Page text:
JANICE:  Yes.  You have to.  Right.  But we weren’t getting anywhere, we were always referred…it was like banging our heads against the wall, we were always referred to another person.  Or remarks were made that were not very nice, you know, if you could just sit back and think, “What if this was my loved one?”  But it didn’t happen, so I would just reach out and try to go somewhere else.

TODD:  Now he’s in the NCIC, and that’s an excellent move.  That’s a must.  Did you have trouble making this happen or was it pretty much automatic?

JANICE:  No, we were told in the beginning it was going to be entered in the NCIC.  That wasn’t really hard.  That was one of the basics that did happen but we did have a private investigator that heard…we had flyers all over the place that were being torn down; we were going out and replacing them every other day and we were trying to get the authorities to listen and this private investigator was watching everything that was going on because we had a journalist that was getting the information out…

TODD:  uh huh

JANICE:  …who had read the articles and was he contacted us and said, “You need help, I’m going to help you.”  And he did, free of charge.  So he did some research and he found a skull…there was a skull found out in Arizona, with forensic workup on the skull, it was similar to Billy’s appearance, so if Billy were entered into the database, then they could have matched him right away.  But no, it wasn’t done, so they had to send his dental records out to Arizona and it was processed but, of course, it wasn’t Billy.  So, again, I said, “This is ridiculous” and they said that I could step on toes, I had follow procedures properly and not get any of them mad, and I didn’t, you know.  Billy was my focus here and also I wanted to educate myself to see what needed to be done in the system.  So I gathered all my papers together and went to the FBI, actually I called them in Quantico, Virginia, and I explained my situation and she said I would have to speak with the head of forensics in Connecticut, which I did but I really couldn’t get anywhere.

TODD:  That’s in New Haven.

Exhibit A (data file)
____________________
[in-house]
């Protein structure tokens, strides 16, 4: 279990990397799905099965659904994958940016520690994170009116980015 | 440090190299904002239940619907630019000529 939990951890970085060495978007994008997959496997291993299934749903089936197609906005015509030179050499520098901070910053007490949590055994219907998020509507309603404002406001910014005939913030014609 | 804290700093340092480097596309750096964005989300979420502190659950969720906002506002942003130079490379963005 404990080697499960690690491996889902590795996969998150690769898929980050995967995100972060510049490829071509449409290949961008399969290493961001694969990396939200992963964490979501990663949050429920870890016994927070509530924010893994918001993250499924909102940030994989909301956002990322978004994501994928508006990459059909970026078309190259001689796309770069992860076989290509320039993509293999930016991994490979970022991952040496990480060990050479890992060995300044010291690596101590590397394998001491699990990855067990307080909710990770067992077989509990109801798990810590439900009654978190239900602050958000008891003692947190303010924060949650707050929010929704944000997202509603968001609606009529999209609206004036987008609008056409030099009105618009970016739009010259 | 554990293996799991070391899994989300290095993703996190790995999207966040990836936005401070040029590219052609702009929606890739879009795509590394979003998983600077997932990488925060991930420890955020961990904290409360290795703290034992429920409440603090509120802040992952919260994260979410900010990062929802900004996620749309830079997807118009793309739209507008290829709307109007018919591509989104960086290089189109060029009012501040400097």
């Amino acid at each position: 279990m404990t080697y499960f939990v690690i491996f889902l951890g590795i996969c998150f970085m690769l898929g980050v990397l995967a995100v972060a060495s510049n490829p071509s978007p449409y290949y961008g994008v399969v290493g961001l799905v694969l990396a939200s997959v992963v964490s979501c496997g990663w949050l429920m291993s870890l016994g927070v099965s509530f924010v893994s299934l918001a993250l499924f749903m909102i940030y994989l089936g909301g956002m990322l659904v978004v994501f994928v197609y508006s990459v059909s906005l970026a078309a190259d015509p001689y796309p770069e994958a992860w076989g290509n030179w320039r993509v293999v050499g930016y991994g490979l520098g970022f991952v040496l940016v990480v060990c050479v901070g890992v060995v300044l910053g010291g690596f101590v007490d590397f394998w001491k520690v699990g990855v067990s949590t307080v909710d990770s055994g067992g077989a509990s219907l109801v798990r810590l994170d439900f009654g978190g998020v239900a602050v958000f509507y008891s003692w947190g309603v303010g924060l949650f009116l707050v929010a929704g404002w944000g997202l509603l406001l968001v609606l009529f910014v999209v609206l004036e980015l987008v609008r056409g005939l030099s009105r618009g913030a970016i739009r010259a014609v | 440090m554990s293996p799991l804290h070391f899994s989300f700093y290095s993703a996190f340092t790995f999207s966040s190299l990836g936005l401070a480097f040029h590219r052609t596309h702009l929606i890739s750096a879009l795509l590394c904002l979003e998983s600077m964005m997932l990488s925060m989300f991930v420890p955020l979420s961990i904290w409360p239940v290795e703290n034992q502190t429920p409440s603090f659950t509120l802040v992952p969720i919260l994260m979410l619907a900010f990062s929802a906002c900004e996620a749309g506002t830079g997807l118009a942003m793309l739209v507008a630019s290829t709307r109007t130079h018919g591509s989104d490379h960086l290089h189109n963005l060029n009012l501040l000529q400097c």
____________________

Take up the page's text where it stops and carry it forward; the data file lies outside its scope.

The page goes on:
JANICE:  That is in Meriden.

TODD:  Okay, there’s another FBI office in New Haven.

JANICE:  Yes, in New Haven after…I was speaking with Virginia but she said that if I didn’t hear from her in 24 hours, to call her back.  Well we did.  I heard from her in New Haven, Connecticut and she said to come down and they would take my mouth swab and get it into the process of being entered into the national database, which made me just ecstatic because of this whole…and this just happened this past summer (2006).

TODD:   And this is new, this national DNA database is still relatively in its early stages even though it’s planned for a long period of time; still there’s a great deal of data that’s not been entered into that yet and it’s not going to be fully effective until more information gets into there; more of the missing and more of the unidentified.

JANICE:  Right, and you know we really have a system that doesn’t work and it should with all the technology that we have, it’s ludicrous.

TODD:  To get it in there is a big deal, it’s getting information in there.  I want to get the FBI’s phone number in New Haven 203-777-6311 and that’s information, any information for this case, the Billy Smolinski case.

ERIC:  Todd and Janice, if I can interrupt the two of you because there’s something that I think I’m missing here; the local law enforcement or the FBI, neither of them actually when working a case and taking DNA, do not volunteer to put the DNA through this database?  I mean, does the victim’s family need to actually say, “I need for this to be put into national database?”   

JANICE:  You know I really think it depends on each and every local law enforcement agency in the country.  Some are more educated on it that others.